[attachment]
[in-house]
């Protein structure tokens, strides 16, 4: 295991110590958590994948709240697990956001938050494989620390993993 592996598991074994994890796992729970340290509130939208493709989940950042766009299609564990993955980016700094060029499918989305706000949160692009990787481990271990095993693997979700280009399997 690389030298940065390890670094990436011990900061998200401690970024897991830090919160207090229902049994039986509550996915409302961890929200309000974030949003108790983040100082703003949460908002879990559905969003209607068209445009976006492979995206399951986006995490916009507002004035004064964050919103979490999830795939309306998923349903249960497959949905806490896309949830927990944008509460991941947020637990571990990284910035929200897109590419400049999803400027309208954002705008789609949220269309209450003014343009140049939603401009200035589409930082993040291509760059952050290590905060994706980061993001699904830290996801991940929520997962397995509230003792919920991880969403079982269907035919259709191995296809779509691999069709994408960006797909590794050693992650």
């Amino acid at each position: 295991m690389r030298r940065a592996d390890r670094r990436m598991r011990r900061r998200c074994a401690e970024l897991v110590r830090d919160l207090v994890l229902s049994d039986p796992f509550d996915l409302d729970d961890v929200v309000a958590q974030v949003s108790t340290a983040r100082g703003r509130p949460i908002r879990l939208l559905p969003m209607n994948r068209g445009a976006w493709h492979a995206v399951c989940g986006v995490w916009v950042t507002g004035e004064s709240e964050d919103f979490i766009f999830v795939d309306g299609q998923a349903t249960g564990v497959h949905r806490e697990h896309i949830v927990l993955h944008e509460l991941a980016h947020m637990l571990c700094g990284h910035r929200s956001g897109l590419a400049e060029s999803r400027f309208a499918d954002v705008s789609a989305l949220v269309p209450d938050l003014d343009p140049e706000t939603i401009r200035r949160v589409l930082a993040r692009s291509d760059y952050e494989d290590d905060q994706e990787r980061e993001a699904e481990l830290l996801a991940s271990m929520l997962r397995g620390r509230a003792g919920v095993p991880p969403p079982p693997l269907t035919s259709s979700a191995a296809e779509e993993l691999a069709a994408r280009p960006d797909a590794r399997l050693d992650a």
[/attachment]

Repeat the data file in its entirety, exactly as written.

[in-house]
């Protein structure tokens, strides 16, 4: 295991110590958590994948709240697990956001938050494989620390993993 592996598991074994994890796992729970340290509130939208493709989940950042766009299609564990993955980016700094060029499918989305706000949160692009990787481990271990095993693997979700280009399997 690389030298940065390890670094990436011990900061998200401690970024897991830090919160207090229902049994039986509550996915409302961890929200309000974030949003108790983040100082703003949460908002879990559905969003209607068209445009976006492979995206399951986006995490916009507002004035004064964050919103979490999830795939309306998923349903249960497959949905806490896309949830927990944008509460991941947020637990571990990284910035929200897109590419400049999803400027309208954002705008789609949220269309209450003014343009140049939603401009200035589409930082993040291509760059952050290590905060994706980061993001699904830290996801991940929520997962397995509230003792919920991880969403079982269907035919259709191995296809779509691999069709994408960006797909590794050693992650």
């Amino acid at each position: 295991m690389r030298r940065a592996d390890r670094r990436m598991r011990r900061r998200c074994a401690e970024l897991v110590r830090d919160l207090v994890l229902s049994d039986p796992f509550d996915l409302d729970d961890v929200v309000a958590q974030v949003s108790t340290a983040r100082g703003r509130p949460i908002r879990l939208l559905p969003m209607n994948r068209g445009a976006w493709h492979a995206v399951c989940g986006v995490w916009v950042t507002g004035e004064s709240e964050d919103f979490i766009f999830v795939d309306g299609q998923a349903t249960g564990v497959h949905r806490e697990h896309i949830v927990l993955h944008e509460l991941a980016h947020m637990l571990c700094g990284h910035r929200s956001g897109l590419a400049e060029s999803r400027f309208a499918d954002v705008s789609a989305l949220v269309p209450d938050l003014d343009p140049e706000t939603i401009r200035r949160v589409l930082a993040r692009s291509d760059y952050e494989d290590d905060q994706e990787r980061e993001a699904e481990l830290l996801a991940s271990m929520l997962r397995g620390r509230a003792g919920v095993p991880p969403p079982p693997l269907t035919s259709s979700a191995a296809e779509e993993l691999a069709a994408r280009p960006d797909a590794r399997l050693d992650a």